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עמוד בית
Mon, 15.07.24

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January 2022
Tzlil Mordechay-Heyn MD, Haggi Mazeh MD, Yair Elitzur MD, and Auryan Szalat MD
June 2021
Aviya R. Jacobs MSc, Noam Ben-Yosef MD, Yariv Tiram MD, Elchanan Juravel MD, Akiva Nachshon MD, Anat Scheiman Elazary MD, Auryan Szalat MD, Eran Zimran MD, and Mordechai Muszkat MD
August 2018
Amichai Perlman MD, Samuel N Heyman MD, Joshua Stokar MD, David Darmon MD, Mordechai Muszkat MD and Auryan Szalat MD

Background: Sodium-glucose cotransporter 2 inhibitors (SGLT2i) (such as canagliflozin, empagliflozin, and dapagliflozin) are widely used to treat patients with type 2 diabetes mellitus (T2DM) to improve glycemic, cardiovascular and renal outcomes. However, based on post-marketing data, a warning label was added regarding possible occurrence of acute kidney injury (AKI).

Objectives: To describe the clinical presentation of T2DM patients treated with SGLT2i who were evaluated for AKI at our institution and to discuss the potential pathophysiologic mechanisms.

Methods: A retrospective study of a computerized database was conducted of patients with T2DM who were hospitalized or evaluated for AKI while receiving SGLT2i, including descriptions of clinical and laboratory characteristics, at our institution.

Results: We identified seven patients in whom AKI occurred 7–365 days after initiation of SGLT2i. In all cases, renin-angiotensin-aldosterone system blockers had also been prescribed. In five patients, another concomitant nephrotoxic agent (injection of contrast-product, use of nonsteroidal anti-inflammatory drugs or cox-2 inhibitors) or occurrence of an acute medical event potentially associated with AKI (diarrhea, sepsis) was identified. In two patients, only the initiation of SGLT2i was evident. The mechanisms by which AKI occurs under SGLT2i are discussed with regard to the associated potential triggers: altered trans-glomerular filtration or, alternatively, kidney medullary hypoxia.

Conclusions: SGLT2i are usually safe and provide multiple benefits for patients with T2DM. However, during particular medical circumstances, and in association with usual co-medications, particularly if baseline glomerular filtration rate is decreased, patients treated with SGLT2i may be at risk of AKI, thus warranting caution when prescribed.

June 2007
A. Szalat, G. Erez, E. Leitersdorf

Background: The management of aspirin therapy before an invasive procedure poses a frequent clinical dilemma due to uncertainty regarding b[AS1] leeding versus thromboembolic risks associated with continuation or withdrawal of the drug. There is no evidence-based data to refer to.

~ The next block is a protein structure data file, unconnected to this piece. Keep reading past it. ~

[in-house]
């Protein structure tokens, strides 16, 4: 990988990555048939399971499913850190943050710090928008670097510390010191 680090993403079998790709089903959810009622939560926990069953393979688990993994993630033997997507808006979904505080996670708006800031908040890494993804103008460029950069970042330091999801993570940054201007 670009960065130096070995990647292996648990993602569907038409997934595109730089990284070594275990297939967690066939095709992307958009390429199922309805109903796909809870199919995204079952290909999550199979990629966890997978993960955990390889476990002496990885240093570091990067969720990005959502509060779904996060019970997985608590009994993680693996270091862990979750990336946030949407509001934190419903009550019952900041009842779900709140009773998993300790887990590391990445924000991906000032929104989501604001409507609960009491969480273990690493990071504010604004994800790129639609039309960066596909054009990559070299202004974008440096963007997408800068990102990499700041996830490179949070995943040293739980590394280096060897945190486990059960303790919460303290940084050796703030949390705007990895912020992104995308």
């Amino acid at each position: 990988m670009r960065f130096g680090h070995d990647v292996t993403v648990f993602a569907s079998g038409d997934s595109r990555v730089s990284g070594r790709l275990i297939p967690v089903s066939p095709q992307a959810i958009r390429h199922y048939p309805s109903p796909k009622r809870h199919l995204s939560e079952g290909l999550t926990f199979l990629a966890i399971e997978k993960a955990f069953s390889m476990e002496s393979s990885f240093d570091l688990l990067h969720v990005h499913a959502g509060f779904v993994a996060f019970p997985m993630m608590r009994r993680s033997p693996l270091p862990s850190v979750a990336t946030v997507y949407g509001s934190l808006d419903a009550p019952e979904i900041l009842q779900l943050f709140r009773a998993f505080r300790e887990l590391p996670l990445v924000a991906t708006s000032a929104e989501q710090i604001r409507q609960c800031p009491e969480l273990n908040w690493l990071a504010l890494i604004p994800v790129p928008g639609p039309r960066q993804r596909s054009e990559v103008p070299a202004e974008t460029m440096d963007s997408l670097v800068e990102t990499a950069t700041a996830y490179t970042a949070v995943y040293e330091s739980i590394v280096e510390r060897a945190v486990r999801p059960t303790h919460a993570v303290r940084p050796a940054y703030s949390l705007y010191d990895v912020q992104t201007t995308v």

Objectives: To assess the opinions of internal medicine physicians regarding aspirin therapy prior to an invasive procedure.

Methods: A questionnaire presenting nine hypothetical cases with different combinations of bleeding and thromboembolic risk was given to physicians in an Internal Medicine Division during a personal interview. For each case the participants had to choose between withdrawal of aspirin prior to an invasive procedure, continuation of aspirin, or substitution of low molecular weight heparin for aspirin. Results: Sixty-one physicians participated in the survey. For a patient with low thromboembolic risk, 77% (95% confidence interval 65.3–86.3%), 95% (87.2–98.7%) and 97% (89.6–99.5%) of physicians elected to discontinue aspirin prior to a low, intermediate or high bleeding risk procedure, respectively. For intermediate risk patients, 23% (95% CI[1] 13.7–34.7%), 59% (46.4–70.8%) and 74% (61.7–83.6%) would discontinue aspirin prior to a low, intermediate or high risk procedure, and 5% (95% CI 1.3–12.8%), 23% (13.7–34.7%) and 18% (9.9–29.2%) would substitute LMWH[2] for aspirin. For a patient with high thromboembolic risk, 1.6% (95% CI 0.08–7.8%), 11.5% (5.2–21.4%) and 18% (9.9–29.2%) recommended discontinuing aspirin prior to a low, intermediate or high risk procedure, respectively. In these situations, 18% (95% CI 9.9–29.2%), 53% (40.0–64.7%) and 57% (44.8–69.3%), respectively, would substitute LMWH for aspirin.

Conclusions: The results of the current investigation may help practicing physicians to decide whether to discontinue aspirin therapy prior to invasive procedures. The possible use of LMWH to replace aspirin as suggested here should be further evaluated in a controlled clinical study.

 



 



[2] LMWH = low molecular weight heparin

 [AS1]Is it the appropriate syntax ?


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